We've heard plenty of civil liberties advocates object to
the Cybersecurity Intelligence Sharing and Protection Act (CISPA), claiming the
privacy rights. However, one group opposed to the act argues that it
actually allows businesses to commit the very behavior it aims to curb -- that
is, it allows them to hack the computers of anyone they believe is hacking them.
"CISPA says that a company gets immunity for any decisions
made based on cyber-threat information that they receive under the bill and
based on cyber-threat information that they identify and obtain using cybersecurity
systems," Greg Nojeim of the Center for Democracy and Technology told reporters
in Washington this morning.
This is where Nojeim worries that the bill could permit an
increase in hacking.
"What if one's decision in response to the receipt of cyber-threat
information from someone you think is a bad guy is to render the sending
computer inoperative?" asked Nojeim. "That's certainly within the scope of the
legislation and would be completely immunized."
As Nojeim and his colleagues at CDT read it, CISPA could
allow businesses that think they had discovered a hacker to hit back or, hack
back, against malicious actors in cyberspace -- an action frequently referred to as active
defense. (Yours truly has heard this topic debated plenty of times between
lawyers who are against it and businesses who want to be able to defend themselves
aggressively in cyberspace.)
CDT wants the bill's language tweaked to prohibit this
"What the bill does not say is, in looking for cyber threat
information you can examine only your own network," said Nojeim. "If you think
the cyber threat information is on somebody else's computer or on somebody
else's network, you have authority, notwithstanding any law, to go get it . . .
and immunity when you do."
Killer Apps reached out to one of the bill's sponsors, House
intelligence committee chairman Mike Rogers, and one of his committee staffers
told us that authorizing companies to strike back at hackers "was not the
chairman's intent." Rogers "intends to address this issue in committee markup"
by adding language specifying that the bill does not authorize businesses to break into other people's networks.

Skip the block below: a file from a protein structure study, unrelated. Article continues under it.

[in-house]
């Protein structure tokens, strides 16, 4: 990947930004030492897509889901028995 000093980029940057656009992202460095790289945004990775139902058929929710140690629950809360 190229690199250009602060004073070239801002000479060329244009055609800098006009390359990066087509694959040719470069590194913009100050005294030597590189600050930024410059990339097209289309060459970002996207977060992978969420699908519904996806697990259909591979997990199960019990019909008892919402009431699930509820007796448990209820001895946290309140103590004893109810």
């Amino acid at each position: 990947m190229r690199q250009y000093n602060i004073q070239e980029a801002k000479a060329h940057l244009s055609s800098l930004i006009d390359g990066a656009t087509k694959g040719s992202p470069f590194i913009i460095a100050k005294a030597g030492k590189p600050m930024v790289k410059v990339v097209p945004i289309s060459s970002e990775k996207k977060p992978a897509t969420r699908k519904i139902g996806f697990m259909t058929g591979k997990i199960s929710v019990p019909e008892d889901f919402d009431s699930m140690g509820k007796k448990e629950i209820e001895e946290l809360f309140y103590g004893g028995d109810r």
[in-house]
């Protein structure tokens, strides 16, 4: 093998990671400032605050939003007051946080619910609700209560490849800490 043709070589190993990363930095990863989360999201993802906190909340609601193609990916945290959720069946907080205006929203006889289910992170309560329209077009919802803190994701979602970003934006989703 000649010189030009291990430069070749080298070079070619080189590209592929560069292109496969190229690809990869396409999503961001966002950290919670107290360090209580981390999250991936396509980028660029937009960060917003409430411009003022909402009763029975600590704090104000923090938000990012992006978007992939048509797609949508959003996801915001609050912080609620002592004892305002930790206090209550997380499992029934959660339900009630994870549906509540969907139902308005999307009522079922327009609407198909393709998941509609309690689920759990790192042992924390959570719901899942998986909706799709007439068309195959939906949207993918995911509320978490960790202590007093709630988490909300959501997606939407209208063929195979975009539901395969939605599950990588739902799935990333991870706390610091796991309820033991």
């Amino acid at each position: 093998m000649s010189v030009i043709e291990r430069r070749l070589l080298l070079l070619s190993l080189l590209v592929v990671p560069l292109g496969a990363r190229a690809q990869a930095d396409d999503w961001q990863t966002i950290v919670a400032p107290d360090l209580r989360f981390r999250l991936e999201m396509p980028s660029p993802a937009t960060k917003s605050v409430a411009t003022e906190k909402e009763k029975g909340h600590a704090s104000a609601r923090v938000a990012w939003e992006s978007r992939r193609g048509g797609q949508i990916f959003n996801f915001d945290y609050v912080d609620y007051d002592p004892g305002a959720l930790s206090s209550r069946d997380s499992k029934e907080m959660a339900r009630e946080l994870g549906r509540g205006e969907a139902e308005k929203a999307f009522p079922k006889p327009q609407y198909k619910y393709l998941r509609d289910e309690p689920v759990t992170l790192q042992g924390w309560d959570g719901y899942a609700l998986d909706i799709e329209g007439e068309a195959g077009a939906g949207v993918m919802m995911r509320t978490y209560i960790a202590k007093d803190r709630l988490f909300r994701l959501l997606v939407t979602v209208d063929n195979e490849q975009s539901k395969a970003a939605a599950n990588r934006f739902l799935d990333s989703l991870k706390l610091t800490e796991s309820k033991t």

Rogers and the bill's co-sponsor, Rep. Dutch Ruppersburger,
have insisted that they are working
with the White House, privacy advocates, and businesses to address their
"We want to make sure that we meet the level of privacy
concerns, and we think we can do that by working in some very direct language
that expresses, in language, what we believe the bill already does but we want
to reiterate that," said Rogers last week when
announcing that the bill will come up for a committee vote this month.
As it's currently written, the bill specifically says that
businesses can receive immunity from prosecution "for using cybersecurity
systems to identify or obtain cyber threat information or for sharing such
information in accordance with this section; or for decisions made based on
cyber threat information identified, obtained or shared under this section."
"That authorizes hacking that would otherwise be a crime
under current law, it authorizes cybersecurity criminal acts that are described
in this very bill," he added. "The last place one would think you would find
new authority to hack would be in cybersecurity legislation, but there it is."
Here's what Rogers
said in December when asked how he felt about private entities fighting
back against hackers.
"It's best not to go punch your neighbor in the
face before you hit the weight room," said Rogers, in a warning to both
public and private sector actors that are considering offensive actions to
defend their networks under the growing trend of "active defense."
Government organizations and businesses are still
figuring out the best way to defend themselves from advanced cyber threats.
But, said Rogers, "until we have figured out how we will defend ourselves
and our networks, I would be very, very, very cautious about using an offensive
The lawmaker, speaking at an event at The George
Washington University, added: "Now, you can't do a good defense if you
don't develop the capability for offense...so I completely agree with [building
offensive power]. I'm just very concerned about engaging [in offense] before we
have the ability to defend ourselves because, guess what, something's coming
back" to hit us.